The book on how to change the world
How one of the most effective city-level politicians used the written word to change Seattle
By Emily Taylor @emrotayl
Every Seattle City Council hearing that Nick Licata was in charge of would begin with a poetry reading. The 18-year member decided early on in his political career that he wanted to offer a space for the arts and government to overlap; where better to do that than his own committees. This kind of simple change is exactly the kind of connections that Licata suggests in his book Becoming a Citizen Activist; Stories, Strategies and Advice for Changing Our World, and what he will speak about in Indianapolis later this month.
In 2012, Licata was named “Progressive Municipal Official of the Year” by The Nation magazine. The title seems to be well deserved. According to a 2015 article in The Stranger, Seattle’s alternative weekly publication, “during his time on the council, [Licata] fought for increased funding for social services and renters’ rights and against using public money for professional sports arenas. Over the last year, he’s helped lead the call for rent control.”
Over the years Licata has run into one continuous problem — how to affect change. He decided to write a play-by-play of how he spent years doing exactly that. He describes the book as a handbook:
“Many people want to improve the quality of their life but don’t know how,” says Licata. If they learn to see opportunities for improvements and know what tools are available to them, people can reshape the world they live in. Most importantly, the book shows how to work with others to sustain a democracy that allows its citizens the freedom to create a future free of prejudice and poverty.”
Licata did that in bigger ways like taking blighted buildings, zoning them as cultural districts and provide incentives for businesses coming in to care for those who were already in the neighborhood and set aside areas for performing art spaces. He started on a smaller scale with things like bringing poets into his committee meetings. In Seattle he saw it as an opportunity for unity.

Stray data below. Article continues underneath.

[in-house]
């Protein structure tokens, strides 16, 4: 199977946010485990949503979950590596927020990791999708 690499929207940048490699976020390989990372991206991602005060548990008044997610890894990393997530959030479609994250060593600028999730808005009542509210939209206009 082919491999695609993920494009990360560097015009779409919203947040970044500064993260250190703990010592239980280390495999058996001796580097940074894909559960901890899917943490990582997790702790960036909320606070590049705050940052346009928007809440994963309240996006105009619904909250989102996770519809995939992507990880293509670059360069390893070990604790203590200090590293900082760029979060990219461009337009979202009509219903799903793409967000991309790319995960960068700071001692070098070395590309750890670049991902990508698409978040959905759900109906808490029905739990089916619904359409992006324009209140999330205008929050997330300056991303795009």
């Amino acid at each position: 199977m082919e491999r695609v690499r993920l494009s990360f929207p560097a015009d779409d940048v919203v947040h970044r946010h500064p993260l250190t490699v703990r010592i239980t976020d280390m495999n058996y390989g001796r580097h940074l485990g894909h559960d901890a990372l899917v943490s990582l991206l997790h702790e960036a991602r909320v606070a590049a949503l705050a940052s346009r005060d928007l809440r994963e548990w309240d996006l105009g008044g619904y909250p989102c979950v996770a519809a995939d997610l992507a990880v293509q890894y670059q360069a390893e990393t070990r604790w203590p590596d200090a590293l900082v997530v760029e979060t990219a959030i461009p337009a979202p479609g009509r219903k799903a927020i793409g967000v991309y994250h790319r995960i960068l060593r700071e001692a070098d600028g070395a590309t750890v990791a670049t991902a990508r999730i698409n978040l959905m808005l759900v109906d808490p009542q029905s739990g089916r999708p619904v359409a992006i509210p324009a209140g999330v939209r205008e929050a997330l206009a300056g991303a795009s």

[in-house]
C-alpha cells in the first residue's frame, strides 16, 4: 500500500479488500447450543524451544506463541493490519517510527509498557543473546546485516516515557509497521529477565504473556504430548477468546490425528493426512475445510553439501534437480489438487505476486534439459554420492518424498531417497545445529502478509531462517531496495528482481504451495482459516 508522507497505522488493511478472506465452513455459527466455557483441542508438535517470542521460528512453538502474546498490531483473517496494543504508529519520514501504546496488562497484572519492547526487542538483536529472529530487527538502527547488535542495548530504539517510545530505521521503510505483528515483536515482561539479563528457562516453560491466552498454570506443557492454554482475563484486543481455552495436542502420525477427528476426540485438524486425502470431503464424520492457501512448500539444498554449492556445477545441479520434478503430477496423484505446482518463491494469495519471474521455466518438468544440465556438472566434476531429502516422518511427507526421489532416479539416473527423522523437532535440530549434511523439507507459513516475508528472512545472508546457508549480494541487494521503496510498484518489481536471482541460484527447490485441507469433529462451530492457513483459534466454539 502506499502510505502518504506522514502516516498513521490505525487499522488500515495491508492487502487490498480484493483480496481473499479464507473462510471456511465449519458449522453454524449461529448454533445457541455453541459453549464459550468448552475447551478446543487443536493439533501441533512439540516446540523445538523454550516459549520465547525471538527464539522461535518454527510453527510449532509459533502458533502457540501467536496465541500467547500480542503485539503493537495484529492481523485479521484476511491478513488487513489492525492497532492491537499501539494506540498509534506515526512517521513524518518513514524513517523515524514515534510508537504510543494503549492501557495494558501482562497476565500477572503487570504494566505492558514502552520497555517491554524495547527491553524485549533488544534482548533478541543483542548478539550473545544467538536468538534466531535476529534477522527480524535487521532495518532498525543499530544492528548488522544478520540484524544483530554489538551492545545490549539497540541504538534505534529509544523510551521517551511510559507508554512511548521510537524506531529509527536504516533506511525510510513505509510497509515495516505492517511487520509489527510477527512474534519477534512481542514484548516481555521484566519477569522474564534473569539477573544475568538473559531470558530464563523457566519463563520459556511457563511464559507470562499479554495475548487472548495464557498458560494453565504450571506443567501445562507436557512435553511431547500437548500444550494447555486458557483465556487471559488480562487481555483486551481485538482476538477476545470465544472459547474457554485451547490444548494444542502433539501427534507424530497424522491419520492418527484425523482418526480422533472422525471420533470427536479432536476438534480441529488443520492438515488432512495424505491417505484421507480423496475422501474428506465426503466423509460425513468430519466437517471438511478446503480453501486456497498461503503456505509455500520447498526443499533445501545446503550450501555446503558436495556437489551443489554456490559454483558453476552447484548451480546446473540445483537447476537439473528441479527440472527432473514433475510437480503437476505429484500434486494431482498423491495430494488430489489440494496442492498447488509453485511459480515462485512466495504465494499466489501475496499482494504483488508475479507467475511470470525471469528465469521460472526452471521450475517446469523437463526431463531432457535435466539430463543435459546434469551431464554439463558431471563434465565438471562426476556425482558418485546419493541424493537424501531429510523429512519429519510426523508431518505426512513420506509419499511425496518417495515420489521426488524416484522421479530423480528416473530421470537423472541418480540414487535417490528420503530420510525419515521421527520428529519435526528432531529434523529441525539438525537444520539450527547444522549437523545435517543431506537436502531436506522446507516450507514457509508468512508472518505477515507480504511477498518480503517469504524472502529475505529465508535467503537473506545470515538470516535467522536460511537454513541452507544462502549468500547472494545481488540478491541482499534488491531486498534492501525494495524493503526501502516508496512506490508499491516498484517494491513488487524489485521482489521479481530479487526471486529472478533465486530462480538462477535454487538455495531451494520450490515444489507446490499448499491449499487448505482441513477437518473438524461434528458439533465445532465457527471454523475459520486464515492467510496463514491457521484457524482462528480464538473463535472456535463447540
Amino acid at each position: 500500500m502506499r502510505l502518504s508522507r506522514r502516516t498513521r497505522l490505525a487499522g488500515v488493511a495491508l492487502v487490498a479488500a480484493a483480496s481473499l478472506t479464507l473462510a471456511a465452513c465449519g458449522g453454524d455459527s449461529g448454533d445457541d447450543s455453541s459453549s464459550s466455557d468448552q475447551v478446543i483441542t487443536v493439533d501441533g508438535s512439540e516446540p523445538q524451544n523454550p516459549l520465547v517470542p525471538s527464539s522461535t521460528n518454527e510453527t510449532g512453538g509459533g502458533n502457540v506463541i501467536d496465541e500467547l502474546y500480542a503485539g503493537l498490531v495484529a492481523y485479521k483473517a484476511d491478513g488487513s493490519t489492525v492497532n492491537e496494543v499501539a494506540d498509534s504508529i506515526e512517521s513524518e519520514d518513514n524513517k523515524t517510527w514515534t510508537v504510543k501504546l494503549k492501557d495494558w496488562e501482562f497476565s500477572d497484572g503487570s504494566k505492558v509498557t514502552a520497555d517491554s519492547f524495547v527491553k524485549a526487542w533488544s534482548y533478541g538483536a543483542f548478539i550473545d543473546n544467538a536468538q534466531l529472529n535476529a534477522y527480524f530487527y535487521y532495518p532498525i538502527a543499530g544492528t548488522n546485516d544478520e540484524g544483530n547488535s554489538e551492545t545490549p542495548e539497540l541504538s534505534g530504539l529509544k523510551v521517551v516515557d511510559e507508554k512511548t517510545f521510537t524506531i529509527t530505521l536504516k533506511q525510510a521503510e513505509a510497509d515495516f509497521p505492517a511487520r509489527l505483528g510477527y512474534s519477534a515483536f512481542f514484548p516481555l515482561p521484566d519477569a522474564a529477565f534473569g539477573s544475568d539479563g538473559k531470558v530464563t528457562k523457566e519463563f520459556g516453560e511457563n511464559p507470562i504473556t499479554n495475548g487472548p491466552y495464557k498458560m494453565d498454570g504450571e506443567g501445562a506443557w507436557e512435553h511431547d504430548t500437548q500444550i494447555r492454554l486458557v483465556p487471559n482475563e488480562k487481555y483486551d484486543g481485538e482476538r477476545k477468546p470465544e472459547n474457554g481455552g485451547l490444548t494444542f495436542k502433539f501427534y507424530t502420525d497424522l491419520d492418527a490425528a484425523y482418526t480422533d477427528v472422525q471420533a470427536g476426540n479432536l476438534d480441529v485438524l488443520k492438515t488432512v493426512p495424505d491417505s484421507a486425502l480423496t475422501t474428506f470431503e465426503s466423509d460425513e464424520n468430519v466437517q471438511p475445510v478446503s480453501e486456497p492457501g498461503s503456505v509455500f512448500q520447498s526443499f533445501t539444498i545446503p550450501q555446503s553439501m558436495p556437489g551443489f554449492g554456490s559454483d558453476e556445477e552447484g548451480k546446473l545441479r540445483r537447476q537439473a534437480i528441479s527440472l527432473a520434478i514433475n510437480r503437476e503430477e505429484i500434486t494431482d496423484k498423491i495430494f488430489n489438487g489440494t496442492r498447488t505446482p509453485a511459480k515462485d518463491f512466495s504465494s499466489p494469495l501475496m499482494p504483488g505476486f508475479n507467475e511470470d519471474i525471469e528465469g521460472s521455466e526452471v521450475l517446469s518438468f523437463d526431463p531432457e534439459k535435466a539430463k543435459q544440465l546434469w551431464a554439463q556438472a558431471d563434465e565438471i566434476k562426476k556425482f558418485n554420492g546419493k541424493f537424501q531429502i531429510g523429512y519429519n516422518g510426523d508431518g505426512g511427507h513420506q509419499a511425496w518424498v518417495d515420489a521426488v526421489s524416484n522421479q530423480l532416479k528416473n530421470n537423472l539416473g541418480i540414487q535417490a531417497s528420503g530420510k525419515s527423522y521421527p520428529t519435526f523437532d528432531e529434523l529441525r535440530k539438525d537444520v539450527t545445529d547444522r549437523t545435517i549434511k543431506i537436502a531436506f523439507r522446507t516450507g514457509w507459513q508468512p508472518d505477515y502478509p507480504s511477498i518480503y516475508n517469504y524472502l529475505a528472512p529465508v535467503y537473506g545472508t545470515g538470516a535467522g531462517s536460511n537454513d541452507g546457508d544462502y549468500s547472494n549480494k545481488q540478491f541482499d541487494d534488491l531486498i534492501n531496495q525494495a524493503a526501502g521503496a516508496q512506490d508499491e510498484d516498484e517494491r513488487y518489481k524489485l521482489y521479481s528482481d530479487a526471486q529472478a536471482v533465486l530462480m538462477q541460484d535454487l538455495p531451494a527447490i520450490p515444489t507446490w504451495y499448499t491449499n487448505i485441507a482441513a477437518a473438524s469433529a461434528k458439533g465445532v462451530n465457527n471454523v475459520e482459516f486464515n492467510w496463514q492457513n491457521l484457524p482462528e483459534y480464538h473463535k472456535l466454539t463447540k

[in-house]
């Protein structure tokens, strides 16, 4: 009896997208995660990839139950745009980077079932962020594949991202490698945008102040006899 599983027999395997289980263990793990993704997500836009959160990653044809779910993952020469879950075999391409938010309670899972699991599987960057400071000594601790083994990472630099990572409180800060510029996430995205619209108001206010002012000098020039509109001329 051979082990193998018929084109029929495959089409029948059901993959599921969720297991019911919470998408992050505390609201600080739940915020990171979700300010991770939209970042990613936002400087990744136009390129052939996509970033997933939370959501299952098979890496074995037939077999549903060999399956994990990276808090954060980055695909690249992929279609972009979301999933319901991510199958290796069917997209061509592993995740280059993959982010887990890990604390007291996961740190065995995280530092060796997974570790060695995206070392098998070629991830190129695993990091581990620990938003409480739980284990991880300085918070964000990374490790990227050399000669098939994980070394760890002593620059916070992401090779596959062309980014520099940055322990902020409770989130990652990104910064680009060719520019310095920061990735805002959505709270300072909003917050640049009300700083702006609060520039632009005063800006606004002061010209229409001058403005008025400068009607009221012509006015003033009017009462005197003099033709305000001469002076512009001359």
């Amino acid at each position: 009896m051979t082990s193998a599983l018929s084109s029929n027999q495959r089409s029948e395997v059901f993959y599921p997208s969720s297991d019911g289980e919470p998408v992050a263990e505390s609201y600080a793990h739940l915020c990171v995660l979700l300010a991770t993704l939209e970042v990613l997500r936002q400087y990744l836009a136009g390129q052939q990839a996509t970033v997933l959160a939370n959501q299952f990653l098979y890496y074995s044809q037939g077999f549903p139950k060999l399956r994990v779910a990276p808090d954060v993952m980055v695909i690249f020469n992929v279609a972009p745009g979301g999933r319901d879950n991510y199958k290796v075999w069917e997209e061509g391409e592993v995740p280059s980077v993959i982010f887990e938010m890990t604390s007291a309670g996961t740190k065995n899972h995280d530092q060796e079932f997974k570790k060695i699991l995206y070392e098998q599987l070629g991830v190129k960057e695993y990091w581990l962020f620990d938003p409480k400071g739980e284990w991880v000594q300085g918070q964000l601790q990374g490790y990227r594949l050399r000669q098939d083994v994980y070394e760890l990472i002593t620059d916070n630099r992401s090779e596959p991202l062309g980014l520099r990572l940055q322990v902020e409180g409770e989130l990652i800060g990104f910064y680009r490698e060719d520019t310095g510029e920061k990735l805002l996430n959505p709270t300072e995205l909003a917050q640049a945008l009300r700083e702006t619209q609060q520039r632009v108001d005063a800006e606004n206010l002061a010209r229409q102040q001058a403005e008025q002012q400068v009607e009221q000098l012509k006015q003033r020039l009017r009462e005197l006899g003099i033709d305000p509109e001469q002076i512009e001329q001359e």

“This would be something that would allow people in the art community to recognize that they could leverage government to support their efforts,” says Licata. “So we did other things as well, we created some cultural districts in Seattle that would help folks … We were able to get money put aside for artist housing, and were pushing for a fun set-up to help fund that setup.”
He also started a paper before his time as a council member. The paper began by printing 10,000 copies with a handful of volunteers. They used the money from that first printing to hire a few full time staff members and eventually launch a full newspaper.
“It played a major role in supporting newer… art galleries, and at that time the theaters were just starting up and it gave them outreach to people who might not have discovered them,” says Licata. “I think it played a role in helping build community organizations in that sense.”
Though he was only involved for the first year it was formative to how he sees the interaction of the written word and social change.
“I really think that it forces people, anyone, to think about the paper,” says Licata. “Then it forces them to see it, and think in sentences and paragraphs. And it forces them to think of beginning middle and end. The writing experience I think is a critical experience … Even simple writing forces folks to think through what they read.”
For years he used to write letters to the editor (to papers around the country), forcing himself to think critically about his own political and social stances.
“When you think about the different kinds of mediums and how they frame the reality around you,” says Licata. “It expands the ability to communicate and spread ideas. When you think about Twitter with 140 characters, I mean how many people today have their own blogs. There is so much now for people who want to share, and they feel frustrated about how to get it out … Now our struggle is that there is so much, how do we filter it? That’s probably the biggest challenge we face.”